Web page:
resources and videos helped give a better understanding of the topic, as well as how to deliver
this information.
The research began in the Tallwood High School library, using the search engines
available to the school, but continued in the Tidewater Community College library center where
the use of a library card allowed the number of research methods to be expanded. This was
extremely useful as TCC had more advanced scholarly work available. Besides using these two
libraries as a facility to find information, a lot of the research was found through the use to the
internet alone and through primary sources such as interviews with Lao shir Zhang, which

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became an extremely valuable reference to have, as she had relations to China and her sister who
is currently living in China, studying fine arts.
By administering an interview to lao shir Zhang she helped the research gain a more
personal perspective and also was able to support a lot of the information that had already
previously been found. Not only does she have a different cultural perspective than an
Americans, but she was also able to distribute several facts that would have been much more
difficult to receive from a website or newspaper. It was the first step in understanding the
research from a deeper, more personal understanding. A majority of the Chinese related data and
references contained in the research comes from a direct source because of a series of meetings
with lao shir Zhang, and after exploring a multitude of research methods, original data is by far
the most beneficial for the research of cultures reflection on art.

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Literature Review
Several web pages were significant to the ground research of my study. The practice of
the arts especially that influenced by ones own culture is valuable during adolescent
development. The Arts and Culture study at MSU (2015) states that art is about crossing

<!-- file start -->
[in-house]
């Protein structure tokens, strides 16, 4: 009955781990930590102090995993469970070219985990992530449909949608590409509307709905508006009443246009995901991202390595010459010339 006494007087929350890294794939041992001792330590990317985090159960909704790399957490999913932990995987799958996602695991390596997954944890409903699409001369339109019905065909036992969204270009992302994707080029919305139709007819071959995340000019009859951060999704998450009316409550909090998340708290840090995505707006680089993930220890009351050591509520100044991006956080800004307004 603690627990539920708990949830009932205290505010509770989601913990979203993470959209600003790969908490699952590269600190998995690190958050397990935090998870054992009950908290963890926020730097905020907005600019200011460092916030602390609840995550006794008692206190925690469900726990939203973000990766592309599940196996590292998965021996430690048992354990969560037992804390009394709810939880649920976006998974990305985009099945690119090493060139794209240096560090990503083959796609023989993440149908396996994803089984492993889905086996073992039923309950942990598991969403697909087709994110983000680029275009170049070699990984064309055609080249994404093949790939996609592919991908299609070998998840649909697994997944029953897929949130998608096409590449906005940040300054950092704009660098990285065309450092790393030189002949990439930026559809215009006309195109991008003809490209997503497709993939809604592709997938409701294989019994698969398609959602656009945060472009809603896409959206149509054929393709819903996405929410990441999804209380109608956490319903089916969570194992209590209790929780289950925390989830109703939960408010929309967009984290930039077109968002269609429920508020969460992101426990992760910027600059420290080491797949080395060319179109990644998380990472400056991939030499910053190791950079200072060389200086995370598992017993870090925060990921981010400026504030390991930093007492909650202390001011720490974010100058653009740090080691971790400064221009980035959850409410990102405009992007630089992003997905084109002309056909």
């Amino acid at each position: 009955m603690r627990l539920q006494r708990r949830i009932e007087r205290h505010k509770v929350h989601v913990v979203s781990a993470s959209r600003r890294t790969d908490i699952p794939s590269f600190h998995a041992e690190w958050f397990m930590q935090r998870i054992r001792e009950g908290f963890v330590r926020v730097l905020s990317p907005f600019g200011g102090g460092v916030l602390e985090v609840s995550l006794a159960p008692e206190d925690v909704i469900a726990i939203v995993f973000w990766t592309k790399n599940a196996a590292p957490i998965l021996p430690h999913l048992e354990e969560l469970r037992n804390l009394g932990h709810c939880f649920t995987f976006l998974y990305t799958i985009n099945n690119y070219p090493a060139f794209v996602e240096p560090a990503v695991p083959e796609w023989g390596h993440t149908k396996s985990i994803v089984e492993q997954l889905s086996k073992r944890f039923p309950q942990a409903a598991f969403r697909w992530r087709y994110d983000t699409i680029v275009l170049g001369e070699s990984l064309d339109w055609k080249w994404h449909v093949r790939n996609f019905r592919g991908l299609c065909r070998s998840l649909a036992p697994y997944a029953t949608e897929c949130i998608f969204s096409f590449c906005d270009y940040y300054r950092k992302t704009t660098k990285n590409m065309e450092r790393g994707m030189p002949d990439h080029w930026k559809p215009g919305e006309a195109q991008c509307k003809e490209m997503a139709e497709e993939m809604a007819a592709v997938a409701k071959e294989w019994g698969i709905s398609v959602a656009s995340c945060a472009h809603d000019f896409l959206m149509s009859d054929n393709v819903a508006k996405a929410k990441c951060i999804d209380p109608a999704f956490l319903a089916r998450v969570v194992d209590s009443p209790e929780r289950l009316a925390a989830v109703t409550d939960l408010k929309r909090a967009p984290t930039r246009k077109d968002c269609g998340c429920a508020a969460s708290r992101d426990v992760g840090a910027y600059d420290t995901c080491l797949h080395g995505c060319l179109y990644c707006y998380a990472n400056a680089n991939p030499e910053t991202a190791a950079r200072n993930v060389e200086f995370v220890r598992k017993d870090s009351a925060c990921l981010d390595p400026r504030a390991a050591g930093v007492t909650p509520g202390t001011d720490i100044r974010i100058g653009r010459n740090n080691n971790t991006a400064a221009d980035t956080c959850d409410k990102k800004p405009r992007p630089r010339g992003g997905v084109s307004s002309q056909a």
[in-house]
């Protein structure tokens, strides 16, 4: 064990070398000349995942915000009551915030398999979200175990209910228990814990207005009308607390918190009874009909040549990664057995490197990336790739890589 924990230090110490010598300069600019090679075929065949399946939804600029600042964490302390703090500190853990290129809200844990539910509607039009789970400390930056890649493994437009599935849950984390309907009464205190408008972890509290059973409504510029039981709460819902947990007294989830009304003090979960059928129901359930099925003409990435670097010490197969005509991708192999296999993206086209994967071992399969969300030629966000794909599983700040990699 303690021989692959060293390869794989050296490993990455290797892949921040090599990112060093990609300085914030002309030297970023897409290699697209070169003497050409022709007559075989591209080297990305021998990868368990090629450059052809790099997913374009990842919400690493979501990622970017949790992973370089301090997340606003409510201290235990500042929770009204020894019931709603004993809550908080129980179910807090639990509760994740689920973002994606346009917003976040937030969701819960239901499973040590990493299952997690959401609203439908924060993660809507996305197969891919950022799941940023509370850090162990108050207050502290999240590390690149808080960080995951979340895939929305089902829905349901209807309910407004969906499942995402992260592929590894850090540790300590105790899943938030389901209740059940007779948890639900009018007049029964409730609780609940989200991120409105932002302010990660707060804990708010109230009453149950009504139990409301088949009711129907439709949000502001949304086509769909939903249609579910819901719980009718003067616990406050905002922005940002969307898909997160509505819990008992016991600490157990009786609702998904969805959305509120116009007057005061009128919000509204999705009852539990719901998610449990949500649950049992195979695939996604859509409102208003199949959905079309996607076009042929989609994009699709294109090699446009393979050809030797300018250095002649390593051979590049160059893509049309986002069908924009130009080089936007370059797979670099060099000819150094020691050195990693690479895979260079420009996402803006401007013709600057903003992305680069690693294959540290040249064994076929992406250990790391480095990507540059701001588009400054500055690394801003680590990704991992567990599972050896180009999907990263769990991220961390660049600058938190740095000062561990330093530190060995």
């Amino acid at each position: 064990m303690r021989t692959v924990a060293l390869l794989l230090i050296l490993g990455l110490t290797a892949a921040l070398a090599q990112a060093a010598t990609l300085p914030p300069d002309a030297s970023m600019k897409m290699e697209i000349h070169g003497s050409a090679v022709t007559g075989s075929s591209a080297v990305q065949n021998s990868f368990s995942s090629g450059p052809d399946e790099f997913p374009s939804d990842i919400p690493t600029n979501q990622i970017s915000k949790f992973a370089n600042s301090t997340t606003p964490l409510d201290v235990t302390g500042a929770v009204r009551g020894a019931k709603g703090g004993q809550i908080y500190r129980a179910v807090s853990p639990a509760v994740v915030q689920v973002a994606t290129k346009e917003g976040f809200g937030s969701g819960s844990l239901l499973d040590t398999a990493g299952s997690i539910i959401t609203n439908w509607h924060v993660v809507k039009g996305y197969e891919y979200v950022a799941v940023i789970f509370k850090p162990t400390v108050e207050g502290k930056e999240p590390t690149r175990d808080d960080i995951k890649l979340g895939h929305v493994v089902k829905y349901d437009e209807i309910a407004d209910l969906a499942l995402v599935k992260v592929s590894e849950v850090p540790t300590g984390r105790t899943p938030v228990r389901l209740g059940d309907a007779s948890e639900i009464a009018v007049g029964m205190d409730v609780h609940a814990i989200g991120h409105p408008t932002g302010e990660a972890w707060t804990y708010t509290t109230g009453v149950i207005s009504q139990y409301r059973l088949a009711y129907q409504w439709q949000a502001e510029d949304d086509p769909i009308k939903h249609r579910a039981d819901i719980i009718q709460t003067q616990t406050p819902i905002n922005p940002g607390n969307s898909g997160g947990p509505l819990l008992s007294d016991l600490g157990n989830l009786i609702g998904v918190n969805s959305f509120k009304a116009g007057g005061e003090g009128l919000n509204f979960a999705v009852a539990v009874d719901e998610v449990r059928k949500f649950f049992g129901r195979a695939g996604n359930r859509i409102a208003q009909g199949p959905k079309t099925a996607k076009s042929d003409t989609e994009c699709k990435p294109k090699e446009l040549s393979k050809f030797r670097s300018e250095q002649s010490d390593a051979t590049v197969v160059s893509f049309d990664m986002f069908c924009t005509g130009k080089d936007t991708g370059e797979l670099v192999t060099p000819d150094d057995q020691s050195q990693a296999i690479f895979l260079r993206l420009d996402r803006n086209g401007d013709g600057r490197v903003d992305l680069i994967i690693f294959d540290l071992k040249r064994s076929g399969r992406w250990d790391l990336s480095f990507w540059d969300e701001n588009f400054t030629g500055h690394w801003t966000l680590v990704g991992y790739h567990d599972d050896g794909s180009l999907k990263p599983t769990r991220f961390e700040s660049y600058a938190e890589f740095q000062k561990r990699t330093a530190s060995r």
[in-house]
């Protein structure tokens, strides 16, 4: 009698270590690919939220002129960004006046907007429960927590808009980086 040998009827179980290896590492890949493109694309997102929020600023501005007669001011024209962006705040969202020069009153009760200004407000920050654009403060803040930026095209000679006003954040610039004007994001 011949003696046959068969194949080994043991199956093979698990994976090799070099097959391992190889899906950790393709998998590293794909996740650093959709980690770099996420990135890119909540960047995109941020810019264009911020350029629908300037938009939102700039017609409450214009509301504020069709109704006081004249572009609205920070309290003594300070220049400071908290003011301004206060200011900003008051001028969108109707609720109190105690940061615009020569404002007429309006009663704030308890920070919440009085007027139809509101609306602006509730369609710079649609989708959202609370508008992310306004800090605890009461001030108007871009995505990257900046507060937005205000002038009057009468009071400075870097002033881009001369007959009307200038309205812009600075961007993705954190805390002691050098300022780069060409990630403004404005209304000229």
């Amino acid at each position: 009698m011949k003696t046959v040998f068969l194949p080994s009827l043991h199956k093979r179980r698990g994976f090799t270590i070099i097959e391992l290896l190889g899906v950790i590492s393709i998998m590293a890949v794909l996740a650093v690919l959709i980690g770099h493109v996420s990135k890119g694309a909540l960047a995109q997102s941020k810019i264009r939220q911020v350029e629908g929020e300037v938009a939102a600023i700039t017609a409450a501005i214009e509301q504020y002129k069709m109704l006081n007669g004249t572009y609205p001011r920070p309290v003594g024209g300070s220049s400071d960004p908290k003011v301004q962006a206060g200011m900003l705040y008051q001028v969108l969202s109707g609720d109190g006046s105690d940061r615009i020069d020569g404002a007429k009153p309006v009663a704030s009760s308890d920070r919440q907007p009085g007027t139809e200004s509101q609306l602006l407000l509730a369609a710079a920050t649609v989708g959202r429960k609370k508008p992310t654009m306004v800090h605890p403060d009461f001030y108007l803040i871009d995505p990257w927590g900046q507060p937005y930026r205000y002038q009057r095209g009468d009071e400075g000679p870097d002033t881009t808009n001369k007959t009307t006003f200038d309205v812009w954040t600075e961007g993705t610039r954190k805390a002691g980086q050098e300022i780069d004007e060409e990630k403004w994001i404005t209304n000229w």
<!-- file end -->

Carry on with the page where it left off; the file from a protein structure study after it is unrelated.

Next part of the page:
boundaries and seeing things in different ways. It can be a carrier for public discussion,
understanding social issues, and building social connections. Through participation and political
action, citizens can shape their community to better reflect their values. There is a study by
Shirley Brice Heath of Stanford University, proving that children who are more involved in artsbased community programs outside of the school environment were more likely to do better in
school academically and socially. These sources were webpages that gave precise pinpointed
information about the topic and often gave links or references to other useful research papers or
articles. Another aspect to the research was understanding that interacting with people from
diverse cultures helps foster learning. (Learning to Live Together: Learning from other cultures
2010). Promoting global awareness and understanding is a valuable piece to creating a more
successful, better connected world, and this can be done through art. Pieces of artwork can
strongly reflect the time period and origin of which they came from; education of the differences
and similarities between cultures art can account for a better globally connected world.
A significant source of quantitative research was retrieved in the many articles used to
support the research. Very prestigious schools completed working paper series specifically about
how the arts impact communities. The Center for Arts and Cultural Policy Studies at Princeton
University, by Joshua Guetzkow, contained several charts and statistics of the economic, cultural,
and social impacts on the community as well as the physical, cognitive, and psychological
interpersonal impacts on the individual. Official government sources such as a study prepared for

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the European Commission (Directorate-General for Education and Culture) and the Art and the
Adolescent study done by the government of Newfoundland and Labrador are strong sources as
well, as they are the controlled by dependable researchers. Another great project ran by the
government, Arts Education and Positive Youth Development: Cognitive, Behavioral, and Social
Outcomes of Adolescents who Study the Arts by Kenneth Elpus, was completed at the University
of Maryland stating that there are measurable pre-existing differences between those
adolescents who do and do not choose to study the arts in schools. Supporting details included
students studying art have a 20% less chance of ever be suspended out-of-school and are
significantly more optimistic about their opportunities to go to college than non-arts students.
After searching for and collecting a majority of the information from the internet and data